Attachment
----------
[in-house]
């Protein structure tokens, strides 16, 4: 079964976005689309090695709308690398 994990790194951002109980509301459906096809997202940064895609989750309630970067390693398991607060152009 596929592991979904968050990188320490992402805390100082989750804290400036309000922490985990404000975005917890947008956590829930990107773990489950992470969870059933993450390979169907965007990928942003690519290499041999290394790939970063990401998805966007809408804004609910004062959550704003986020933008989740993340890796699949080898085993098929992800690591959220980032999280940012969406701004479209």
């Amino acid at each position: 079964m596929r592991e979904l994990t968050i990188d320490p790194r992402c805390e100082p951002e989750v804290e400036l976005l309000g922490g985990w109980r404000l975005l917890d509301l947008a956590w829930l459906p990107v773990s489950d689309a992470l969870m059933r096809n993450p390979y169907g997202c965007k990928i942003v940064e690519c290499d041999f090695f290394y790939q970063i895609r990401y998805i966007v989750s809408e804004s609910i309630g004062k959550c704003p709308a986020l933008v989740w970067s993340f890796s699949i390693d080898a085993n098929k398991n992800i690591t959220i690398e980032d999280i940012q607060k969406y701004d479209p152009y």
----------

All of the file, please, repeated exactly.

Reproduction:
[in-house]
């Protein structure tokens, strides 16, 4: 079964976005689309090695709308690398 994990790194951002109980509301459906096809997202940064895609989750309630970067390693398991607060152009 596929592991979904968050990188320490992402805390100082989750804290400036309000922490985990404000975005917890947008956590829930990107773990489950992470969870059933993450390979169907965007990928942003690519290499041999290394790939970063990401998805966007809408804004609910004062959550704003986020933008989740993340890796699949080898085993098929992800690591959220980032999280940012969406701004479209």
């Amino acid at each position: 079964m596929r592991e979904l994990t968050i990188d320490p790194r992402c805390e100082p951002e989750v804290e400036l976005l309000g922490g985990w109980r404000l975005l917890d509301l947008a956590w829930l459906p990107v773990s489950d689309a992470l969870m059933r096809n993450p390979y169907g997202c965007k990928i942003v940064e690519c290499d041999f090695f290394y790939q970063i895609r990401y998805i966007v989750s809408e804004s609910i309630g004062k959550c704003p709308a986020l933008v989740w970067s993340f890796s699949i390693d080898a085993n098929k398991n992800i690591t959220i690398e980032d999280i940012q607060k969406y701004d479209p152009y």